What I was really trying to say when I used the word "normal" was more along the lines of healthy VS unhealthy...understanding that things like gaslighting, incest, punching the kid, spanking them so much and so hard that they're bruised and bleeding by the end of it, etc. are not normal or acceptable no matter what your culture is. In my original post I provided a link to a post that was written by a girl who was taught at a young age by her parents to perform sexual acts on her father and didn't know it was abnormal until she left home to go to college, so much that this did not stop until then. They told her she would die without her "medicine" (his semen) and needed to "take her medicine every day." If she had known something was wrong and had a safe place to tell someone (counselor at school) years of damage could've been avoided and she could've gone through therapy as a kid for what already took place rather than shaping her life all the way into adulthood, affecting her relationships in adulthood, etc.Aerix referenced the idea of teaching kids what is "normal" as well, but as you point out, normal will vary with culture. At times kids were taught it wasn't "normal" if their mother worked outside the home, especially in a well-paying position of authority. Some kids today are still being told it isn't "normal" to have two dads or two moms. I like instead the focus on what is good for the child. Working mothers and same sex parents cannot be shown to be harmful for children, for instance, and in some cases have been shown to have benefits.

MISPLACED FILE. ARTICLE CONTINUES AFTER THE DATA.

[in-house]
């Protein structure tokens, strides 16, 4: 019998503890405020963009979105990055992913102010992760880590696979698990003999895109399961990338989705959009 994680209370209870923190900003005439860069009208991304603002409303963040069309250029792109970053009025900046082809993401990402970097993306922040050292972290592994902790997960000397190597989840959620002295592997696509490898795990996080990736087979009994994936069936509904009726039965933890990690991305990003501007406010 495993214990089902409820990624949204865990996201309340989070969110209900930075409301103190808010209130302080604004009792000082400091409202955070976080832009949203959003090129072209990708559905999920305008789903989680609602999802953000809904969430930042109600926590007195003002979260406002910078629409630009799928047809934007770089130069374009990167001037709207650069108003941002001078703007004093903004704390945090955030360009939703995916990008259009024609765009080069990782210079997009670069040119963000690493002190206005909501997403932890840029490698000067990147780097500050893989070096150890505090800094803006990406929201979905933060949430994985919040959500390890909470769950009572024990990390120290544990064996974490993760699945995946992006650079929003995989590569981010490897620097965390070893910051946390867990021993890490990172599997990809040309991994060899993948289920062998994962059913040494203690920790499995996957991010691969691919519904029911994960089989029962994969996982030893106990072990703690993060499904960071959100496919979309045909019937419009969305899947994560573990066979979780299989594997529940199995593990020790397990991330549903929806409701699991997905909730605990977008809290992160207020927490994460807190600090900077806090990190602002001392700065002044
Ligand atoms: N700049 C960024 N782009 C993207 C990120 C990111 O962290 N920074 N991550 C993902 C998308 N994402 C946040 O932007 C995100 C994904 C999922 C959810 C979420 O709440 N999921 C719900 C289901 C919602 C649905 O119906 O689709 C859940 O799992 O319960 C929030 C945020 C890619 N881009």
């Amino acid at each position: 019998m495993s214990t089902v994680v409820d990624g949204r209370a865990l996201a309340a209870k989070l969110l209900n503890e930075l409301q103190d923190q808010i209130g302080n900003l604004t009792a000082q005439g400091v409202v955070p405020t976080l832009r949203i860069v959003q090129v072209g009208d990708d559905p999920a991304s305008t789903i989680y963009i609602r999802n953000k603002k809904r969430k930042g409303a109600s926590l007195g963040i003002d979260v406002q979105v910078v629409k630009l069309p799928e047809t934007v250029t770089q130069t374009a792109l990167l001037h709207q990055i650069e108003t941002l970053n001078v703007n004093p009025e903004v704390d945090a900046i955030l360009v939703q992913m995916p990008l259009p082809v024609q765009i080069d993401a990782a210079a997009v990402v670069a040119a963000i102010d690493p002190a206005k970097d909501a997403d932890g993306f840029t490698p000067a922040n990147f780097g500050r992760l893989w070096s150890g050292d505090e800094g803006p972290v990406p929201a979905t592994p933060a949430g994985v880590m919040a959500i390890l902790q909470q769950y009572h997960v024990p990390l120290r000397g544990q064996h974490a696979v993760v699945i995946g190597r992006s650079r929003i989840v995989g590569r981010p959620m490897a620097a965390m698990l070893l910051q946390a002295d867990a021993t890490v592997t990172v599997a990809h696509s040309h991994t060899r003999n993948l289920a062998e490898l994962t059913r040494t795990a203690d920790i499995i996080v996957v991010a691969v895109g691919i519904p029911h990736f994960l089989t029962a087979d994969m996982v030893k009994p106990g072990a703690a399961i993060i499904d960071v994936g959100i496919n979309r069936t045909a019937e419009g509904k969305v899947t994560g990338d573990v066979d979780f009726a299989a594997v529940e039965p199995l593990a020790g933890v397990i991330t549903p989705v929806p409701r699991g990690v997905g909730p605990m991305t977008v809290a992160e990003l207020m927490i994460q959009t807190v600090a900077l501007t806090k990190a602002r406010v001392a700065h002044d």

Whether two parents of the same sex is harmful or not is very controversial, but you wouldn't go to therapy and have a therapist say "whoa, wait, that's not normal, let's work on you getting away from that toxic situation for your own well-being." I'd definitely never suggest that this should begin happening, either. This should really be left up to parents and not included in schools.